In light of last night's developments, here's my latest high-irrelevant, transparently self-serving Local Power Rankings:

1. Timberwolves

I left the No. 1 slot vacant in my last rankings because I couldn't reward the Wolves when they were playing poorly, and no other local teams had earned this spot. The Wolves, having won five of six, easily reclaim this spot. This is a likeable and surging team.

 

2. Gopher hockey

Four straight victories: That's impressive, but we all know we're going to judge this team by the way it performs in the postseason.

3. Minnesota Vikings

The last two seasons were abysmal, but I'm seeing signs of hope. The farther I get from last season the more willing I am to give Christian Ponder the benefit of the doubt as a rookie quarterback playing with a limited supporting cast. Add Matt Kalil, then find a starting cornerback and a speed receiver either in free agency or the draft, and this team could quickly make strides, especially if Ponder learns from last season.

4. Minnesota Twins

I don't think this is a good team, but there's no way it can suffer as many injuries as it did last season, and the infield defense is guaranteed to be better.

5. Minnesota Wild

Other than the Nick Leddy trade, I like all of Chuck Fletcher's moves. He's aggressive and forward-thinking and I do believe he's building a winner. I just think the young scorers he's drafted and acquired are going to have to make it to the X before the record will support that assertion.

6. Gopher football

Nothing new here, although I continue to hear from Minnesotans about how much they like Jerry Kill. If that vibe works on recruits, we may have something here.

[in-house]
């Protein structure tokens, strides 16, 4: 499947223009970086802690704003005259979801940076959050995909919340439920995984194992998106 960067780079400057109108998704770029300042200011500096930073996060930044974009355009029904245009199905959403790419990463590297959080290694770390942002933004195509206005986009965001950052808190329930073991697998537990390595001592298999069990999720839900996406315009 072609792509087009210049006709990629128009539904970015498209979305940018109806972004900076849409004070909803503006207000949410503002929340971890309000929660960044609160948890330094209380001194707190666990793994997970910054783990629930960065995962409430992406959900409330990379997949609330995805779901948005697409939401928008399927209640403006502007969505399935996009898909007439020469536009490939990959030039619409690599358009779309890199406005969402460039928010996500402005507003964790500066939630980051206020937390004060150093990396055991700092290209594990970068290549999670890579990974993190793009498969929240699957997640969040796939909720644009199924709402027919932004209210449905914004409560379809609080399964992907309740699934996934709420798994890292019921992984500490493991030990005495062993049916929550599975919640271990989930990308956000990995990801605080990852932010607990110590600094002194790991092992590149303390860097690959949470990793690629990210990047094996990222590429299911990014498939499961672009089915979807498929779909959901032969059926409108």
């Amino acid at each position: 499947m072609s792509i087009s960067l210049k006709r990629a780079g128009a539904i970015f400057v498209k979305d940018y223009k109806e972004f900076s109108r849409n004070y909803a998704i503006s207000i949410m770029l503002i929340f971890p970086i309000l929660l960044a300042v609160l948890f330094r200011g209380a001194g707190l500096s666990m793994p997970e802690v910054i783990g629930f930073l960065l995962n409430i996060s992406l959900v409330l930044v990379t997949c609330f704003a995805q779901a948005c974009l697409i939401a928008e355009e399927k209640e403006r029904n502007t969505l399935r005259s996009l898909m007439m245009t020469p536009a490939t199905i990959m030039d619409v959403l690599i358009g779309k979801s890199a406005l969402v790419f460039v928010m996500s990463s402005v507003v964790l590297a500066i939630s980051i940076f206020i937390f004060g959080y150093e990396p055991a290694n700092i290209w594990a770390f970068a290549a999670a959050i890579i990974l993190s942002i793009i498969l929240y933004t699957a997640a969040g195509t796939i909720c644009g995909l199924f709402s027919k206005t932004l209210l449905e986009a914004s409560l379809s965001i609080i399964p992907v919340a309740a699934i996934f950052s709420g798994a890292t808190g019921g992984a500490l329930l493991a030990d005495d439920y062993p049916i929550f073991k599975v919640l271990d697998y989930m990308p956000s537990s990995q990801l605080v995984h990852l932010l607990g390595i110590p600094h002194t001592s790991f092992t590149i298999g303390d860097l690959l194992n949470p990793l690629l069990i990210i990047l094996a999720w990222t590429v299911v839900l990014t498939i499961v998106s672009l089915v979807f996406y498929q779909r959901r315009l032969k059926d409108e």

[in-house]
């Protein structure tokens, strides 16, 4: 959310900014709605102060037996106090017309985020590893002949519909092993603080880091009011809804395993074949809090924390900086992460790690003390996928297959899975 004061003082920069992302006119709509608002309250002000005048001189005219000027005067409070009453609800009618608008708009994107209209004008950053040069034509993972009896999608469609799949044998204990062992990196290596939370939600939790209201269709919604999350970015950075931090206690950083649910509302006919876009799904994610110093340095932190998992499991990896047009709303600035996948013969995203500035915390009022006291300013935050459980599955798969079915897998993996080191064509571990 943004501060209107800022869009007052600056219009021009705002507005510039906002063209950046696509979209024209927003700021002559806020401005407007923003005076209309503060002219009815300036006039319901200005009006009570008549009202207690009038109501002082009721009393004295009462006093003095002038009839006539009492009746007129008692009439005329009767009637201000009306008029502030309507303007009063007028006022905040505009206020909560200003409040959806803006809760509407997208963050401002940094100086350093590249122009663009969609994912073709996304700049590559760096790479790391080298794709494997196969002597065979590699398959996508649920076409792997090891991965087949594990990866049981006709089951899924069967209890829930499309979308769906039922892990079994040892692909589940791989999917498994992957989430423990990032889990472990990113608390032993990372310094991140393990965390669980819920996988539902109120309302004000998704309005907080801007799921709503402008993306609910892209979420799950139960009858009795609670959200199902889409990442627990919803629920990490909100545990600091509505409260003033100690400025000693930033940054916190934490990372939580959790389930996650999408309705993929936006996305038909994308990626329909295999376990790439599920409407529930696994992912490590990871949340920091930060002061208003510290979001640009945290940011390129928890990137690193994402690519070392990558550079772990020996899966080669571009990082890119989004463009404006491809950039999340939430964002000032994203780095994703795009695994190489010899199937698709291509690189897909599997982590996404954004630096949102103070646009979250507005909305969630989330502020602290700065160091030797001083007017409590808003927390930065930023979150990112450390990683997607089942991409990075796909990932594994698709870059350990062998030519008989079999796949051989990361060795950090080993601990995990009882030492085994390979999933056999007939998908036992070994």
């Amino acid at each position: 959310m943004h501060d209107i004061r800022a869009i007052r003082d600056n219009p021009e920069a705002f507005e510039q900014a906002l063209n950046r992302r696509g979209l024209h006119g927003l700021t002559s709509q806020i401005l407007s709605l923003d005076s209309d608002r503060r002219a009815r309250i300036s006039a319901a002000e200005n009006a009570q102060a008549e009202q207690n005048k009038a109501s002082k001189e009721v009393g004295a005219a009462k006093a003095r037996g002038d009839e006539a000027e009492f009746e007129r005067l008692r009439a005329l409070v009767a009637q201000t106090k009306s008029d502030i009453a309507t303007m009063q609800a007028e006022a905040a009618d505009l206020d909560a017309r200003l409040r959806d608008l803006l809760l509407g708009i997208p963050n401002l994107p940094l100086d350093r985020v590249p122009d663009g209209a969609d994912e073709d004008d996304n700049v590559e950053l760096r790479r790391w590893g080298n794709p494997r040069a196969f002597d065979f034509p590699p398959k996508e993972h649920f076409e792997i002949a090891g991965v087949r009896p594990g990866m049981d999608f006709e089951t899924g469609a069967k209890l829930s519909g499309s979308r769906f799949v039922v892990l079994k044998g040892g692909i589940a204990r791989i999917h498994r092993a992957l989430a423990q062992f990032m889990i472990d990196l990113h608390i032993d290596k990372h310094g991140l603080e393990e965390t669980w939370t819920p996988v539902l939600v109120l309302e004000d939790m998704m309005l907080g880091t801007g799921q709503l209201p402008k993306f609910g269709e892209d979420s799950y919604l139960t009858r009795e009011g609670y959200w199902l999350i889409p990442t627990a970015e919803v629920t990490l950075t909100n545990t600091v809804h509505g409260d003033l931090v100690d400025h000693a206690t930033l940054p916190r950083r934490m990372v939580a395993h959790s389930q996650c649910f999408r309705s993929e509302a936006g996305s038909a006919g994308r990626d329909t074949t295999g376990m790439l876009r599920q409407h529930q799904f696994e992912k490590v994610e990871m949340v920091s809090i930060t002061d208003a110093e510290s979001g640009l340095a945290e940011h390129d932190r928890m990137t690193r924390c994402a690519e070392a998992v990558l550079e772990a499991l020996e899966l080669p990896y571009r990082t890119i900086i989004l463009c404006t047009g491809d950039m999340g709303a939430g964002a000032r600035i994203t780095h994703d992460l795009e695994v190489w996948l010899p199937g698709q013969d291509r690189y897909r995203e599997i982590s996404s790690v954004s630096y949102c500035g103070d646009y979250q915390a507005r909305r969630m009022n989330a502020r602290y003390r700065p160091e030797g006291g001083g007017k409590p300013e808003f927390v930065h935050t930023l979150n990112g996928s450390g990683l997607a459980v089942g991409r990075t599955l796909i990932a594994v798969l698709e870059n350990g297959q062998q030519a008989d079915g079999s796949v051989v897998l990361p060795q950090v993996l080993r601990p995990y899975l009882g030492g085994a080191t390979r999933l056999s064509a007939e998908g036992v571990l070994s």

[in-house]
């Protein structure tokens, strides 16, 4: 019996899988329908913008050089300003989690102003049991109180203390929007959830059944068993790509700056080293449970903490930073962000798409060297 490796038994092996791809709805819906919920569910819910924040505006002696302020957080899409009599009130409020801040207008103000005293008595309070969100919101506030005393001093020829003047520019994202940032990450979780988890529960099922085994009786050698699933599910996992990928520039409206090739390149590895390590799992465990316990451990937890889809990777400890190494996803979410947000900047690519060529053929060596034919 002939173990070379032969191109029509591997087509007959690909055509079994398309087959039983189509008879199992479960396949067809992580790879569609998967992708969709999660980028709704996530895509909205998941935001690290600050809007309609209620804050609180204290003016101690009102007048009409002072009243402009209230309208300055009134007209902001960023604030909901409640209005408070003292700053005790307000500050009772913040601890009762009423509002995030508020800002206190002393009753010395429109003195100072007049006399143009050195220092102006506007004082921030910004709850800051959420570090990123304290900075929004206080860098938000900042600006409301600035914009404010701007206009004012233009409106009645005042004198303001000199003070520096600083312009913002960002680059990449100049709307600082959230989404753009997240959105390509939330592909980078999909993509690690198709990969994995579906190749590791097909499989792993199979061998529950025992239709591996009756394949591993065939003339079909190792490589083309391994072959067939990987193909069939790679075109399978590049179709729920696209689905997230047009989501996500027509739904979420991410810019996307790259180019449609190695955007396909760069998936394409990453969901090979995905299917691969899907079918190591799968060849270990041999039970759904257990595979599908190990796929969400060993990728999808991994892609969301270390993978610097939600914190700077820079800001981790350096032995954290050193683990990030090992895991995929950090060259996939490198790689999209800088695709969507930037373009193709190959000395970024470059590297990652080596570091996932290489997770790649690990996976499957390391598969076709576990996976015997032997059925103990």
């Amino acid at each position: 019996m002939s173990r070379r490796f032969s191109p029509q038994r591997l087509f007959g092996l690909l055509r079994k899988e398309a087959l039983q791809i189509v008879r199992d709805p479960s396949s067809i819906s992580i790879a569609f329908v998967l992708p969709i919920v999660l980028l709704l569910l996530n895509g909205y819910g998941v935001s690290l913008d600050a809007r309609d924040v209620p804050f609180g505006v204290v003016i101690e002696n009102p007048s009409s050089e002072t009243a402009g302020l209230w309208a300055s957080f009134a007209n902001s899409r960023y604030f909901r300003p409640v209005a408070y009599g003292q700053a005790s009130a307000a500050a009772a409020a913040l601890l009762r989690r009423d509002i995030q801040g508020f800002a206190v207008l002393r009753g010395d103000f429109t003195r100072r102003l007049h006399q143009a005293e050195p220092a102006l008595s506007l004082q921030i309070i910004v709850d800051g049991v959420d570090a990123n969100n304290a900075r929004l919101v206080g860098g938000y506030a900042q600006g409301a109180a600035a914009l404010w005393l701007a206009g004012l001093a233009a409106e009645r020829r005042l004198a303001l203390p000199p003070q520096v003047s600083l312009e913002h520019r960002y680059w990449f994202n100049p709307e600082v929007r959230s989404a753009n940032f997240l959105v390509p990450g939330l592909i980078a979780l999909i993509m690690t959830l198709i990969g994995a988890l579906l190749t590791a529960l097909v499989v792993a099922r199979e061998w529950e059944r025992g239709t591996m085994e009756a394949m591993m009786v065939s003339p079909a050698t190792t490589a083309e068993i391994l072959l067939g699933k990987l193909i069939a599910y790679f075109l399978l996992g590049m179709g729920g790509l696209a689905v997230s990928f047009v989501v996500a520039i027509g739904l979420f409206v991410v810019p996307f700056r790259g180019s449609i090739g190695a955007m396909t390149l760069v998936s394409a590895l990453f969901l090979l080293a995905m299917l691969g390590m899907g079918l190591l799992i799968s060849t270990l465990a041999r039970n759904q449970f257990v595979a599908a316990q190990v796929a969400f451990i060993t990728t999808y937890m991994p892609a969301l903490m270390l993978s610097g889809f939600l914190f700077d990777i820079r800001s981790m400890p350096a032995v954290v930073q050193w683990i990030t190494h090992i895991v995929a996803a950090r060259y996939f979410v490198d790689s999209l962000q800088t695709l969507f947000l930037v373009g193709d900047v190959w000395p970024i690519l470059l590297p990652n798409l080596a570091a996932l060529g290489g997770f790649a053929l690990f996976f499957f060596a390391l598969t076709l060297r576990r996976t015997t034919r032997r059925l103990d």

7. Gopher basketball

And your new last-place team in the LPR: I give you the Minnesota Golden Basketball Gophers.

Tubby Smith loses games he should have won, then blames the administration, or his players, or nightlife in Minneapolis. He did take the blame for one mistake: Moving Blake Hoffarber to the point last year. Otherwise, he's a finger-pointer of the first degree.

He must go. But does the new president and his 98-person advisory committee think he should go?

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Upcoming:

I'll be on 1500espn at 2:05 from Hammond Stadium in Fort Myers with Reusse and Mackey. I'll also be on from the stadium for Sunday Sports Talk, 10-noon on 1500espn on Sunday morning.

Please follow me on Twitter at @Souhanstrib.

Wolves-Lakers ... and we actually care

Posted by: Jim Souhan Updated: January 29, 2012 - 5:18 PM

I'm at Target Center for Wolves-Lakers tonight. Rick Adelman just spoke, saying that Darko Milicic (illness) will be a game-time decision.

Adelman is concerned about the Lakers' size, so he'd love to have Milicic's mass and six fouls to throw at Pau Gasol and Andrew Bynum. If Milicic isnj't available, Adelman will have to start Nik Pekovic and probably use Anthony Randolph at center.

An LA reporter reminded Adelman that he interviewed for the Laker job before the Wolves hired him. ``That was a long time ago,'' Adelman said, using coach-speak for ``I'm not really going to say much about that.''

The Lakers have won the last 15 matchups in this ``rivalry,'' winning by more than 12 points a game during that span. Strangely, if the Wolves win tonight, they'll be only a half-game behind the Lakers and will have beaten the Spurs and the Lakers in the same weekend, which, I believe, last happened in 1864.